Here’s my solution.
Instead of being a little bit wrong on most things, it needs to be extremely wrong on just a few. Outlaw women clergy. Ostracise the gay. Start beating the children. These are the old-fashioned, Old Testament values that’ll appeal to the rapidly re-conservatising financially-stretched, worried lower and middle classes. The CofE is going to have to behave like a radical niche brand with a very strong appeal to a very angry but large minority. It could even advertise in the Daily Mail.
Meanwhile, I’ll be down the pub.
Something interesting’s happening to our ethical compass. There was a time (not very long ago) when any criticism of the woolly concept of “Green” would have been met with howls of derision and contempt.
I venture that the Green Ethic had, for a while, the trappings of a fundamentalist religion: dogma supported by dubious factual claims and backed by a strong-armed army of the self-righteous.
It seems to me that this cloud of green fluff is now being ripped apart. There’s now a willingness to focus on the individual issues that populate the Green agenda. Some stand up to scrutiny, some don’t.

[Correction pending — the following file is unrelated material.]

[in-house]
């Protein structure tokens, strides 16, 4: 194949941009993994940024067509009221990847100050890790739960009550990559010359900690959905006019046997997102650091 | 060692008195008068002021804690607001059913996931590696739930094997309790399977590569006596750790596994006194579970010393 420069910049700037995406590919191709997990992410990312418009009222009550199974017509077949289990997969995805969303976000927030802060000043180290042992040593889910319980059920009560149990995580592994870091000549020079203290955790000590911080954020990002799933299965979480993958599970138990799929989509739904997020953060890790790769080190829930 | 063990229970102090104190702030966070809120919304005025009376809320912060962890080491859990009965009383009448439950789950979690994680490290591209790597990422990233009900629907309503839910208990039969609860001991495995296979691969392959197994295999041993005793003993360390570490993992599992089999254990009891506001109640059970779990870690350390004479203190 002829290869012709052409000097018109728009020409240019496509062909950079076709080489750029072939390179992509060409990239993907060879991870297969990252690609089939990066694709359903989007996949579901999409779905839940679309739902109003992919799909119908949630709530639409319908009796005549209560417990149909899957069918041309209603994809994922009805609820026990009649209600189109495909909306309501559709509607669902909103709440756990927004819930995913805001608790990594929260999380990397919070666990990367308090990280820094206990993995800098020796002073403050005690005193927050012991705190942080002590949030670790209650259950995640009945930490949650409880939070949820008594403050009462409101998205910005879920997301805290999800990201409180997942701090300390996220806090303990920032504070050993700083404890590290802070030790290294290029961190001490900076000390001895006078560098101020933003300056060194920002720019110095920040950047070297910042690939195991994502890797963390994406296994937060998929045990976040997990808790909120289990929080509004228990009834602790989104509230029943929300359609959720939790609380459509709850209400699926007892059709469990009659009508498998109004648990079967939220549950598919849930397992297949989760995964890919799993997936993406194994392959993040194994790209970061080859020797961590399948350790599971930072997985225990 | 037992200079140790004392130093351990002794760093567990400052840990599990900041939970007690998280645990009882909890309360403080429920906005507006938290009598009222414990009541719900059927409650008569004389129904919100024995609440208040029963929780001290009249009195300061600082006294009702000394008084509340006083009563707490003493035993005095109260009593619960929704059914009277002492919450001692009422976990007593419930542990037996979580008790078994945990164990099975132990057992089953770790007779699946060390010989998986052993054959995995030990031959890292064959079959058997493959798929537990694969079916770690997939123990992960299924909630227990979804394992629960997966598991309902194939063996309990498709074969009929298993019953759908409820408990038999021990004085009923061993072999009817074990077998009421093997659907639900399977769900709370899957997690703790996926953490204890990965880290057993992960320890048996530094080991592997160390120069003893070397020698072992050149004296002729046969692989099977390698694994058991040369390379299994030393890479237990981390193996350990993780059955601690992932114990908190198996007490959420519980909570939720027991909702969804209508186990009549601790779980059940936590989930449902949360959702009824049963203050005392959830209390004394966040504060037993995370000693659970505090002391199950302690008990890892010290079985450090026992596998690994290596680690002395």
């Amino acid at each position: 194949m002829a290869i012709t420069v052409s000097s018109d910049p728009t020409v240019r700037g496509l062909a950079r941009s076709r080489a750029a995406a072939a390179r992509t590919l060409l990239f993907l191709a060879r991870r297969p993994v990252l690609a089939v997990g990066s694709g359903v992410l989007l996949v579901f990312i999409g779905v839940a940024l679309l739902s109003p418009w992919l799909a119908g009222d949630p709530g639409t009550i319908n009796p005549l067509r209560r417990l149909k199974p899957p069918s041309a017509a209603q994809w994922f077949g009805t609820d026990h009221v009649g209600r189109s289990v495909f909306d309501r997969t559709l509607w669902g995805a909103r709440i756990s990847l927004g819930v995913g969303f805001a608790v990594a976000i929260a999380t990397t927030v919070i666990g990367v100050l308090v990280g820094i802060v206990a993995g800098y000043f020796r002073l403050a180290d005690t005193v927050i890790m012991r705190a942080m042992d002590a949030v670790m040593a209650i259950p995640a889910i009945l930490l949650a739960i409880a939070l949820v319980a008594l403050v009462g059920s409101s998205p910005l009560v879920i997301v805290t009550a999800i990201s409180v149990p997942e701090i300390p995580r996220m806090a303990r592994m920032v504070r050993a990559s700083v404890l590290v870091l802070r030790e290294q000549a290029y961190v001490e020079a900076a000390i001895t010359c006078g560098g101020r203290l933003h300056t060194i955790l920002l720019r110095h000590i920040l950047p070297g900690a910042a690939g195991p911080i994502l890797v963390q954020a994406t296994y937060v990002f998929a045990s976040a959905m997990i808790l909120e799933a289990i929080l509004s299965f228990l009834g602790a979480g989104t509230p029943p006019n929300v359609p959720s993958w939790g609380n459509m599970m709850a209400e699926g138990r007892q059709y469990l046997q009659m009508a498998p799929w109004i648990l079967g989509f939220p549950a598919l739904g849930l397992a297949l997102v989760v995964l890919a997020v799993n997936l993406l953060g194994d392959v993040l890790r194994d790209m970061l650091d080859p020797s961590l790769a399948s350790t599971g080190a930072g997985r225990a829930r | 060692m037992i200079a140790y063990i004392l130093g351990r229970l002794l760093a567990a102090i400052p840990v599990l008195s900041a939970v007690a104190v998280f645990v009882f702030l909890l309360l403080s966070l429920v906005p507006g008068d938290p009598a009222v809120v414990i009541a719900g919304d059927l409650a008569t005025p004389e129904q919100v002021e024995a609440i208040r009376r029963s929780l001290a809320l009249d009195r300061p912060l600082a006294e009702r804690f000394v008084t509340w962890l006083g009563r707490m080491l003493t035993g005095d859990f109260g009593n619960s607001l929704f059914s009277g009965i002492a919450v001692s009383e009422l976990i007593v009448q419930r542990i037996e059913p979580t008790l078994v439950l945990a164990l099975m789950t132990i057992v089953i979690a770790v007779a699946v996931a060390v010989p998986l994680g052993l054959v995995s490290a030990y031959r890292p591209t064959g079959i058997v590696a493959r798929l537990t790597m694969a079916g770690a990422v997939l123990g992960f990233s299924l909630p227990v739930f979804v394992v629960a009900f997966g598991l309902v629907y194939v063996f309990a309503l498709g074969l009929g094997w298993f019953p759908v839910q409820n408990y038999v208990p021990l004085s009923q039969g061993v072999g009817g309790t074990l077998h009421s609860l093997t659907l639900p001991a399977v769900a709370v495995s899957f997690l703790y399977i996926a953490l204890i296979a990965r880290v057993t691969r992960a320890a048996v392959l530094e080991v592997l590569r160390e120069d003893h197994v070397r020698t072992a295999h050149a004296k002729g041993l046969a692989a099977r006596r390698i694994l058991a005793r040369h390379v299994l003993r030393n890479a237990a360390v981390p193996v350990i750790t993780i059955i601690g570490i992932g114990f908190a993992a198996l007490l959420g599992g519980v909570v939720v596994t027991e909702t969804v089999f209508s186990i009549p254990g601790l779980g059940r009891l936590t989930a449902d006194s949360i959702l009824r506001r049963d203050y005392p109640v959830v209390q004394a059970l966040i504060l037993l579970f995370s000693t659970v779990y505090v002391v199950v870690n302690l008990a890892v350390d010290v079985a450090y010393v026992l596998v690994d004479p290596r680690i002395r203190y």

This is surely a good thing, because our well-meaning actions will only be of benefit if we act on evidence rather than fear.
The current economic situation is the main driver, although there are some other influences. There are several recent examples of counter-arguments challenging the old assumptions such as GM crops coming back on the agenda, consumer behaviour changing as the credit crunch bites, organics losing their virtuous aura, scepticism growing over climate change causes, and the arguments for nuclear energy getting stronger.
OK, these stories are very selective, but there’s definitely more debate.